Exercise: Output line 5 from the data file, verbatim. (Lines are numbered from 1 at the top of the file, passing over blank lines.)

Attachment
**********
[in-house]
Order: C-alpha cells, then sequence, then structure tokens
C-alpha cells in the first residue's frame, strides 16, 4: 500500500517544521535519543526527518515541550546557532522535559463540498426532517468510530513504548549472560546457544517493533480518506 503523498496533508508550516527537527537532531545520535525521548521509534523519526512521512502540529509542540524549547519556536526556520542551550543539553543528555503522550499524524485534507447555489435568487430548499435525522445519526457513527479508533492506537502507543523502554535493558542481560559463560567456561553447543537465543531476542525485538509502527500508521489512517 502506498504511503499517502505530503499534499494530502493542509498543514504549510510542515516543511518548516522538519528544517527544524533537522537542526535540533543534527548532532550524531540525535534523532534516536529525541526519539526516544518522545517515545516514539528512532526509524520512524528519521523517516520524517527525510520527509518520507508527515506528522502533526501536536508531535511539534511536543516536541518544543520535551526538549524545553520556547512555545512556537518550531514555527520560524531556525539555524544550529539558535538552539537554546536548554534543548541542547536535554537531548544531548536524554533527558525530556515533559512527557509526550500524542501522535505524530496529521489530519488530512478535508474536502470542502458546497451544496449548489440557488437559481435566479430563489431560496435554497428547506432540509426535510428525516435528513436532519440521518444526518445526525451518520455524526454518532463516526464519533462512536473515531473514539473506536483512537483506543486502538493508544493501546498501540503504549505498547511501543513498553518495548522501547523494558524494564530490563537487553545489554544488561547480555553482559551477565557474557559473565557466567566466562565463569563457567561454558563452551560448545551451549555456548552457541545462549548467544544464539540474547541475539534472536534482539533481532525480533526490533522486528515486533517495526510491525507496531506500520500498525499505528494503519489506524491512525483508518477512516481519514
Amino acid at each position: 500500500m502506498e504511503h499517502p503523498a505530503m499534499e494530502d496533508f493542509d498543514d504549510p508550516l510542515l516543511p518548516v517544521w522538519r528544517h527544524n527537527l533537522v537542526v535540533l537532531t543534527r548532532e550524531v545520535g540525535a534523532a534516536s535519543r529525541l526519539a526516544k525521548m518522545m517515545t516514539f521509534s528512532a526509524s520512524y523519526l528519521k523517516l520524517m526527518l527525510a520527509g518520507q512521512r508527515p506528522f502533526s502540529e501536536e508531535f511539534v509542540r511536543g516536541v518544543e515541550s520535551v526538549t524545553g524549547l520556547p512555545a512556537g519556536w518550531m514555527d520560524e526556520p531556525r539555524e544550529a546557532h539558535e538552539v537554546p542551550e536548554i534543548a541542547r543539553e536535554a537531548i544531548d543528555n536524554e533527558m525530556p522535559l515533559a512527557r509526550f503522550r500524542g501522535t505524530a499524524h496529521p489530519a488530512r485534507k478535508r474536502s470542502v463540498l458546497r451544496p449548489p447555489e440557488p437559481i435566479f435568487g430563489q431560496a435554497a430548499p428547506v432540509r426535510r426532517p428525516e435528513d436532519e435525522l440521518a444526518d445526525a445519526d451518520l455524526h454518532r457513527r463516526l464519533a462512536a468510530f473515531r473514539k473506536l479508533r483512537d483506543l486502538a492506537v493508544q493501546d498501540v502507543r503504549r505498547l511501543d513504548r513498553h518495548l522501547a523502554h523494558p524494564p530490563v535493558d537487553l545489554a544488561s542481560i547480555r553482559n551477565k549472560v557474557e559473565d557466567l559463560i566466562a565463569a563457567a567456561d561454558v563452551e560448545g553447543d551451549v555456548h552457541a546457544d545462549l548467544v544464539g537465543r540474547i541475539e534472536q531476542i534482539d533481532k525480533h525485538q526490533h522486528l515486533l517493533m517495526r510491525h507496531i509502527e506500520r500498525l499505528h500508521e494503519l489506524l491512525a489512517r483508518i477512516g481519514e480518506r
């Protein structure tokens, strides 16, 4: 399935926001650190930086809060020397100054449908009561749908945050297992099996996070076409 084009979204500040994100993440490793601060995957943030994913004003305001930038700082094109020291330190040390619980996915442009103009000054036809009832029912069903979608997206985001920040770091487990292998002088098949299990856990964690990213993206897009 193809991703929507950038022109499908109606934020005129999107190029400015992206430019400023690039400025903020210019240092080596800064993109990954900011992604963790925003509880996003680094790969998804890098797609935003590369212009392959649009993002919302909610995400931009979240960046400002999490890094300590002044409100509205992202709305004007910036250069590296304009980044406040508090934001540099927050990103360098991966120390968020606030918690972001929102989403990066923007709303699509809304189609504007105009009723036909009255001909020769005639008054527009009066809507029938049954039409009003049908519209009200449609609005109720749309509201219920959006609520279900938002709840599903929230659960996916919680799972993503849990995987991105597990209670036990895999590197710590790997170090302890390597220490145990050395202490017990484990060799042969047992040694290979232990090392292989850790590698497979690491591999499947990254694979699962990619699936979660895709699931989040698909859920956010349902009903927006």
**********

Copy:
């Protein structure tokens, strides 16, 4: 399935926001650190930086809060020397100054449908009561749908945050297992099996996070076409 084009979204500040994100993440490793601060995957943030994913004003305001930038700082094109020291330190040390619980996915442009103009000054036809009832029912069903979608997206985001920040770091487990292998002088098949299990856990964690990213993206897009 193809991703929507950038022109499908109606934020005129999107190029400015992206430019400023690039400025903020210019240092080596800064993109990954900011992604963790925003509880996003680094790969998804890098797609935003590369212009392959649009993002919302909610995400931009979240960046400002999490890094300590002044409100509205992202709305004007910036250069590296304009980044406040508090934001540099927050990103360098991966120390968020606030918690972001929102989403990066923007709303699509809304189609504007105009009723036909009255001909020769005639008054527009009066809507029938049954039409009003049908519209009200449609609005109720749309509201219920959006609520279900938002709840599903929230659960996916919680799972993503849990995987991105597990209670036990895999590197710590790997170090302890390597220490145990050395202490017990484990060799042969047992040694290979232990090392292989850790590698497979690491591999499947990254694979699962990619699936979660895709699931989040698909859920956010349902009903927006």